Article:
Indonesia Leaves Rates Unchanged At 5.75% For Third Time

Indonesia’s central bank held its interest rates steady for the third successive meeting on Tuesday and signaled that they will remain unchanged for the rest of the year as policymakers assessed that the current level of interest rates is sufficient to anchor inflation within the target range.

The Board of Governors of Bank Indonesia decided to hold the 7-day reverse repo rate at 5.75 percent. The move was in line with economists’ expectations.

The deposit facility rate was retained at 5.00 percent and the lending facility rate at 6.50 percent.

The bank has so far hiked the benchmark rate by 225 basis points in the current tightening cycle that began in August 2022.

BI Governor Perry Warjiyo said this decision is consistent with a pre-emptive and forward-looking monetary policy stance to ensure the continued decline in inflation expectations and future inflation.

Recent official data showed that the country’s consumer price inflation eased to a 7-month low of 4.97 percent in March, but stayed above the central bank’s target range.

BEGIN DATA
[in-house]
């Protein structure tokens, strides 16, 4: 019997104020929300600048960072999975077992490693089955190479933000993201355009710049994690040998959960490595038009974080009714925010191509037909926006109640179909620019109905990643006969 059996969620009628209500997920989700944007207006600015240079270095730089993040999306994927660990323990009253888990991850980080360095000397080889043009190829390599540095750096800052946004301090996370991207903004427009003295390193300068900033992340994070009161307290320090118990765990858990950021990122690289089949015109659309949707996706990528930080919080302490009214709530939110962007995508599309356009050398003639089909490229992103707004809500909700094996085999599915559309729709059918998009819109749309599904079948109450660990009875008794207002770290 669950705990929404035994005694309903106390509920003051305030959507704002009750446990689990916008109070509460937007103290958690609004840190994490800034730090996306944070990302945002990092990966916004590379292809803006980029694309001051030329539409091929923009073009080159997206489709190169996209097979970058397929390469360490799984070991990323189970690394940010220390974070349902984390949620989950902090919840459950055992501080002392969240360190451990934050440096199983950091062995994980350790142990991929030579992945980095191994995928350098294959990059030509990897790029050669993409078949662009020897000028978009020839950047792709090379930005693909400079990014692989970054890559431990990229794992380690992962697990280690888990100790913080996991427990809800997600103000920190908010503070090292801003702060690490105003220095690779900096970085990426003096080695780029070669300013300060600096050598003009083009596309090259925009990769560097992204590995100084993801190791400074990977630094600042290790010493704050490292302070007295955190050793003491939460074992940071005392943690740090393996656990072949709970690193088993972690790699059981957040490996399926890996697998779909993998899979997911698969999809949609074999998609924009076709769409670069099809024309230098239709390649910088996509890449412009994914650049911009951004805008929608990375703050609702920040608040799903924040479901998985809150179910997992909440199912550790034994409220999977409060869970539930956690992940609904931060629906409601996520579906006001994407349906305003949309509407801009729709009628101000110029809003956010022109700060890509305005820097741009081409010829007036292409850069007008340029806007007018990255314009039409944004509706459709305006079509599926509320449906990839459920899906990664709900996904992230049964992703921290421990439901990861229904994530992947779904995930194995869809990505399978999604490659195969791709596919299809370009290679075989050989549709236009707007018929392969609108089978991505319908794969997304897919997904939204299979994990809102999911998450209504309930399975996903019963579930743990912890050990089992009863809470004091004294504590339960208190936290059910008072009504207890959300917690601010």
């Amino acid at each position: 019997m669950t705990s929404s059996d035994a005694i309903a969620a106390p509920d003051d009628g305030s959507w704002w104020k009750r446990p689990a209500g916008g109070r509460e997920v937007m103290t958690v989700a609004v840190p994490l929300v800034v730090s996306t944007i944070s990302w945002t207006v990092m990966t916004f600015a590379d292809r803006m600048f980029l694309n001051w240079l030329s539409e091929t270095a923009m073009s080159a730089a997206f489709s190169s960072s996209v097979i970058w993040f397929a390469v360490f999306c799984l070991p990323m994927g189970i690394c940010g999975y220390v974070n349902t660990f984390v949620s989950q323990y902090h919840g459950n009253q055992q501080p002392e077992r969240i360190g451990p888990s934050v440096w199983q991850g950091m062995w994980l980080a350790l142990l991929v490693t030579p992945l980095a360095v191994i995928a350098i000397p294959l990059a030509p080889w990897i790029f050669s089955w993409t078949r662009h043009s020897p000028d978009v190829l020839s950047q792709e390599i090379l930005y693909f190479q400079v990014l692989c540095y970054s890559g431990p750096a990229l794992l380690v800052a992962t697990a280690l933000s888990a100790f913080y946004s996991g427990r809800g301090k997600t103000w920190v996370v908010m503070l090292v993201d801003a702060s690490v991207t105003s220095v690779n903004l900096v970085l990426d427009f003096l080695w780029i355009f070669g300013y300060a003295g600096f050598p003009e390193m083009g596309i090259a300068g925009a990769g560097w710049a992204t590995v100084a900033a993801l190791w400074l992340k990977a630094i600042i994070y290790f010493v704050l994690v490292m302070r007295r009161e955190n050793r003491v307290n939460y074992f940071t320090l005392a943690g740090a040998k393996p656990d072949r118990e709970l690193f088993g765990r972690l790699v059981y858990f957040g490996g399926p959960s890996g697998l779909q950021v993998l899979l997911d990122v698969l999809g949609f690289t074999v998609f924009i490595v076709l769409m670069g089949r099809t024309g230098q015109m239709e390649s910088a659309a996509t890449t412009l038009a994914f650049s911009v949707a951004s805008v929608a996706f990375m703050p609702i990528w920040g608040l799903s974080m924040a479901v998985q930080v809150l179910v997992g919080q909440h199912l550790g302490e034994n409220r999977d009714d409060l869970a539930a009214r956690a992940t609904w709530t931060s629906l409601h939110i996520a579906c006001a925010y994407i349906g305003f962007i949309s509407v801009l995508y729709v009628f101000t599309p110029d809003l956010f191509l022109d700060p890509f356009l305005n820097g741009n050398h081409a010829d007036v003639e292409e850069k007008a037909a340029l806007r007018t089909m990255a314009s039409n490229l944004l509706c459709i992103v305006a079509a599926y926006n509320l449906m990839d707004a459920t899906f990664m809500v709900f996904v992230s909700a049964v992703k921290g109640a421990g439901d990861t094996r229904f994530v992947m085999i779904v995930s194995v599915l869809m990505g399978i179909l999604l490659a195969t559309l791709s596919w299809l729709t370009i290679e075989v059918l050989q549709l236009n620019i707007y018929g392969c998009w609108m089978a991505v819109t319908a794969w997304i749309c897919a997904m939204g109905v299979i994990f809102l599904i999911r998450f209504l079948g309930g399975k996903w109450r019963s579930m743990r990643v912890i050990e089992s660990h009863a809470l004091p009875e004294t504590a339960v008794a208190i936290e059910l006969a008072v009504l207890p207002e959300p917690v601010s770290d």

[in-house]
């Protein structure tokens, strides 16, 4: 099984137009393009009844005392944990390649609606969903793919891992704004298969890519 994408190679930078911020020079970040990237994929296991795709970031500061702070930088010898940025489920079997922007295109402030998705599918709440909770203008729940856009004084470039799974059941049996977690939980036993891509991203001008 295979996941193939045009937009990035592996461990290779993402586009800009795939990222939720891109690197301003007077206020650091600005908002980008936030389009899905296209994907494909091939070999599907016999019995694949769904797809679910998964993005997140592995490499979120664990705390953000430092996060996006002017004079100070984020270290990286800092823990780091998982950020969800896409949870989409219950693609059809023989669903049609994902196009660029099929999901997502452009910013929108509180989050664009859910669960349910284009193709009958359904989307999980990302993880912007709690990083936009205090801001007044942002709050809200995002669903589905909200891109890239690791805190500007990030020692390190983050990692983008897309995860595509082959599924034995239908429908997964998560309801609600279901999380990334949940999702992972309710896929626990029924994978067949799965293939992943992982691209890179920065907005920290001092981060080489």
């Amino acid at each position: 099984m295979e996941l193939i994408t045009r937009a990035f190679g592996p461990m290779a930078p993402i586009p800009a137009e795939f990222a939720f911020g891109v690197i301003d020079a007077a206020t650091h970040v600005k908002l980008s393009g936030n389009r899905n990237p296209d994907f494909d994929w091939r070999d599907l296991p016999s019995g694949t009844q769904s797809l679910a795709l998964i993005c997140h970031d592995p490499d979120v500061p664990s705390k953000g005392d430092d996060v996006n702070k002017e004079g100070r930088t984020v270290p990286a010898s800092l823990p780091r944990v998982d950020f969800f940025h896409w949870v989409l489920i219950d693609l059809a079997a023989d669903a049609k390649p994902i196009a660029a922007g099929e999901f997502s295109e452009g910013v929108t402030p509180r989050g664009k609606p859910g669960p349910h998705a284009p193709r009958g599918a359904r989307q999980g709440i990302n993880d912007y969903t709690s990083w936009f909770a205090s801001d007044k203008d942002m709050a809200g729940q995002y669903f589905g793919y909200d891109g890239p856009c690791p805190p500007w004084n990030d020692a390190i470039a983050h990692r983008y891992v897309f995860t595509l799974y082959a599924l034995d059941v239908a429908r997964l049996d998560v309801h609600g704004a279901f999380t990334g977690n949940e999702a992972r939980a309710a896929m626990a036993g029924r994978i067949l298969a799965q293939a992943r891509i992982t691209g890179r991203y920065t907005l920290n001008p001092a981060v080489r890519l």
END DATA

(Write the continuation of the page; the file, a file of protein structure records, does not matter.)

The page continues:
Bank Indonesia expects inflation to stay within the 3.0-1.0 percent range throughout the remainder of 2023, and the consumer price inflation to return to target earlier than expected.

The rupiah exchange rate stabilization policy was also continuously strengthened in order to control imported inflation and mitigate the impact of global financial market uncertainties on the rupiah exchange rate, the bank said in a statement.

The bank observed that the current domestic economic situation was strong on the back of rising domestic demand and positive export performance.

Looking ahead, private consumption is predicted to strengthen in line with increased mobility, improving consumer confidence, and increasing purchasing power in line with reduced inflation.

Capital Economics economist Gareth Leather said interest rates are likely to be left on hold for the remainder of the year with inflation falling and growth easing.

ING economist Nicholas Mapa pointed out that the rupiah is currently outperforming regional peers on renewed foreign inflows to the bond market.

“Against this backdrop, our base case would be for Warjiyo to extend his pause until the third quarter before carrying out rate cuts to help support the ongoing economic recovery,” Mapa said.

“However, should inflation slow at a more pronounced pace, the IDR maintain its stability and domestic growth prospects dim, we could see the BI bringing forward its rate cut timing to the late second quarter.”

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